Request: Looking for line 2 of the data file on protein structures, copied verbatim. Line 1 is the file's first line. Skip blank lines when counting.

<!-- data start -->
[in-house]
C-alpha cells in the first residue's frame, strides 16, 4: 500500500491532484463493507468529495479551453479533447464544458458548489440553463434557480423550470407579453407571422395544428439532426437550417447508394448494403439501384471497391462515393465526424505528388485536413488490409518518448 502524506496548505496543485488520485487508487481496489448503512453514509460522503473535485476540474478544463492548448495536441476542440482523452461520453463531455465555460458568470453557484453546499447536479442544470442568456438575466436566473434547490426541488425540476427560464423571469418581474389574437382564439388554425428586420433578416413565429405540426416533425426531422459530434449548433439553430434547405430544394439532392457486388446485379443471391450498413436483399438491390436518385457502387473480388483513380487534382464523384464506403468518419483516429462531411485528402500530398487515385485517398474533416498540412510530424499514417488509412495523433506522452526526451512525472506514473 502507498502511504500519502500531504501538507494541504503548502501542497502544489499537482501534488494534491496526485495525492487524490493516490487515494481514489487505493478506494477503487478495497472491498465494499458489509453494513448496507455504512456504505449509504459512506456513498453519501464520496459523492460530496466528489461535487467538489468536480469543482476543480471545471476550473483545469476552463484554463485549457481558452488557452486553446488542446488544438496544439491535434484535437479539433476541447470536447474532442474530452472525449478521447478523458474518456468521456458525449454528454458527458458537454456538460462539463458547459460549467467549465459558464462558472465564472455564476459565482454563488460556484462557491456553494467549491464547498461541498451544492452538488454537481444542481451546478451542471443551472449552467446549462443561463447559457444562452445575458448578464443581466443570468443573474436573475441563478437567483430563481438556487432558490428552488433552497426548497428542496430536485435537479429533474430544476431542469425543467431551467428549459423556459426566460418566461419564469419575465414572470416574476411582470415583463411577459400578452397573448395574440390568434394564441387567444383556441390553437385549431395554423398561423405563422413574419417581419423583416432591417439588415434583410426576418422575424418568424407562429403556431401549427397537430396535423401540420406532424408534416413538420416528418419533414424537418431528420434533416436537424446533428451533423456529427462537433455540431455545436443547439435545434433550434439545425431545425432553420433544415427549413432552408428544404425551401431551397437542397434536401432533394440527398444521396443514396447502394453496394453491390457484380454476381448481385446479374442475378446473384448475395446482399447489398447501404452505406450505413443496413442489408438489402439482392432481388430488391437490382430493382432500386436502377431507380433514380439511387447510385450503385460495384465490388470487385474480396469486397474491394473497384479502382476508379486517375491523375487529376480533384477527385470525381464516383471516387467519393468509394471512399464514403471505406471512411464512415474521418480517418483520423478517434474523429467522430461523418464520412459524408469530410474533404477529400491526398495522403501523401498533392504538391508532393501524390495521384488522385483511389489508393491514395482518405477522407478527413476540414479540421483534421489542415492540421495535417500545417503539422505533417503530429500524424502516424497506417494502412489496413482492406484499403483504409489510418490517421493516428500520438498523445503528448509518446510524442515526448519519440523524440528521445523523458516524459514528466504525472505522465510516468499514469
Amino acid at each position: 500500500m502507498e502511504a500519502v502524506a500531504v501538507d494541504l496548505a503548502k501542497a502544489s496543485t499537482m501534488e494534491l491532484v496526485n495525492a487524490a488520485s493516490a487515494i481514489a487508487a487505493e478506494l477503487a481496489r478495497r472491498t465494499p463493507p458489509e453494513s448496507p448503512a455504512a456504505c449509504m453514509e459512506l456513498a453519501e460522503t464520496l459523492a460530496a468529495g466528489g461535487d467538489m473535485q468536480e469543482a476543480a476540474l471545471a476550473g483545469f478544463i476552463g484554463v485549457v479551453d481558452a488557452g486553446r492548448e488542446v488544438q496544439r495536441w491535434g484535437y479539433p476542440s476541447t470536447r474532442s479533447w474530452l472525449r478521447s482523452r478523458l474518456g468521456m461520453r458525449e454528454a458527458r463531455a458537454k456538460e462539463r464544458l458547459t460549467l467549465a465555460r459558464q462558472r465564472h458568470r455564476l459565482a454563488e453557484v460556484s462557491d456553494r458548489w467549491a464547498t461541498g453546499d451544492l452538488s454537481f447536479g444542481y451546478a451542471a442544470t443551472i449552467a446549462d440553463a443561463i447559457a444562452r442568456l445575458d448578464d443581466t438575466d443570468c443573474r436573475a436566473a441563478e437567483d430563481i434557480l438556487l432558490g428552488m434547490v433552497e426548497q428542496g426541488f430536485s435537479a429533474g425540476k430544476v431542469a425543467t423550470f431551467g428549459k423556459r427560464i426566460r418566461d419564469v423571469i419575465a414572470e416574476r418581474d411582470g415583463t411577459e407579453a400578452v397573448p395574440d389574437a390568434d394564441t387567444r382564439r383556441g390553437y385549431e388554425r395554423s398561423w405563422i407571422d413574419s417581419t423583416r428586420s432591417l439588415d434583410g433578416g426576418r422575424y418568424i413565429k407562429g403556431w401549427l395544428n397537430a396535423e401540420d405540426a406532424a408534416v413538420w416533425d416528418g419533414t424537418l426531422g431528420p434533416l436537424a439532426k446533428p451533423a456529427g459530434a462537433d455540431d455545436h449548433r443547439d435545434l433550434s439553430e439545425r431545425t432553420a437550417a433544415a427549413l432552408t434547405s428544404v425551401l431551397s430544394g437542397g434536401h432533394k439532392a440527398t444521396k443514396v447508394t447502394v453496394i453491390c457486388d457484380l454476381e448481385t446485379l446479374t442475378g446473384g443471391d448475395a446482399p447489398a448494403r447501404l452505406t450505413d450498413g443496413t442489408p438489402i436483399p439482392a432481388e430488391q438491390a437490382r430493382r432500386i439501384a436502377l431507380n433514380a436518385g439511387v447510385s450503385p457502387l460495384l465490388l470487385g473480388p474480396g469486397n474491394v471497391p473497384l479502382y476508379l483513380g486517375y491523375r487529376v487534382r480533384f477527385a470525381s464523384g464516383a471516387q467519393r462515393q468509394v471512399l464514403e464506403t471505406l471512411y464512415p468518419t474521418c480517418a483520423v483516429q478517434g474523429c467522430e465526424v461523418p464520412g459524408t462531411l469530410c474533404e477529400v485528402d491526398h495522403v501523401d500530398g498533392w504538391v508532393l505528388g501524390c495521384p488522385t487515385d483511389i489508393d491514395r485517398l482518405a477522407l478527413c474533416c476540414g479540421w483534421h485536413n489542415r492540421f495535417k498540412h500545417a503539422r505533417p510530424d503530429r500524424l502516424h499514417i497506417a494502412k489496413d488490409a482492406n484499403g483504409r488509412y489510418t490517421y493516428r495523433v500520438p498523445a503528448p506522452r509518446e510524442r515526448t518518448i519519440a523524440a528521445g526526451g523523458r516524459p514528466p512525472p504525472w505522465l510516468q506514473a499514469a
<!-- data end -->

C-alpha cells in the first residue's frame, strides 16, 4: 500500500491532484463493507468529495479551453479533447464544458458548489440553463434557480423550470407579453407571422395544428439532426437550417447508394448494403439501384471497391462515393465526424505528388485536413488490409518518448 502524506496548505496543485488520485487508487481496489448503512453514509460522503473535485476540474478544463492548448495536441476542440482523452461520453463531455465555460458568470453557484453546499447536479442544470442568456438575466436566473434547490426541488425540476427560464423571469418581474389574437382564439388554425428586420433578416413565429405540426416533425426531422459530434449548433439553430434547405430544394439532392457486388446485379443471391450498413436483399438491390436518385457502387473480388483513380487534382464523384464506403468518419483516429462531411485528402500530398487515385485517398474533416498540412510530424499514417488509412495523433506522452526526451512525472506514473 502507498502511504500519502500531504501538507494541504503548502501542497502544489499537482501534488494534491496526485495525492487524490493516490487515494481514489487505493478506494477503487478495497472491498465494499458489509453494513448496507455504512456504505449509504459512506456513498453519501464520496459523492460530496466528489461535487467538489468536480469543482476543480471545471476550473483545469476552463484554463485549457481558452488557452486553446488542446488544438496544439491535434484535437479539433476541447470536447474532442474530452472525449478521447478523458474518456468521456458525449454528454458527458458537454456538460462539463458547459460549467467549465459558464462558472465564472455564476459565482454563488460556484462557491456553494467549491464547498461541498451544492452538488454537481444542481451546478451542471443551472449552467446549462443561463447559457444562452445575458448578464443581466443570468443573474436573475441563478437567483430563481438556487432558490428552488433552497426548497428542496430536485435537479429533474430544476431542469425543467431551467428549459423556459426566460418566461419564469419575465414572470416574476411582470415583463411577459400578452397573448395574440390568434394564441387567444383556441390553437385549431395554423398561423405563422413574419417581419423583416432591417439588415434583410426576418422575424418568424407562429403556431401549427397537430396535423401540420406532424408534416413538420416528418419533414424537418431528420434533416436537424446533428451533423456529427462537433455540431455545436443547439435545434433550434439545425431545425432553420433544415427549413432552408428544404425551401431551397437542397434536401432533394440527398444521396443514396447502394453496394453491390457484380454476381448481385446479374442475378446473384448475395446482399447489398447501404452505406450505413443496413442489408438489402439482392432481388430488391437490382430493382432500386436502377431507380433514380439511387447510385450503385460495384465490388470487385474480396469486397474491394473497384479502382476508379486517375491523375487529376480533384477527385470525381464516383471516387467519393468509394471512399464514403471505406471512411464512415474521418480517418483520423478517434474523429467522430461523418464520412459524408469530410474533404477529400491526398495522403501523401498533392504538391508532393501524390495521384488522385483511389489508393491514395482518405477522407478527413476540414479540421483534421489542415492540421495535417500545417503539422505533417503530429500524424502516424497506417494502412489496413482492406484499403483504409489510418490517421493516428500520438498523445503528448509518446510524442515526448519519440523524440528521445523523458516524459514528466504525472505522465510516468499514469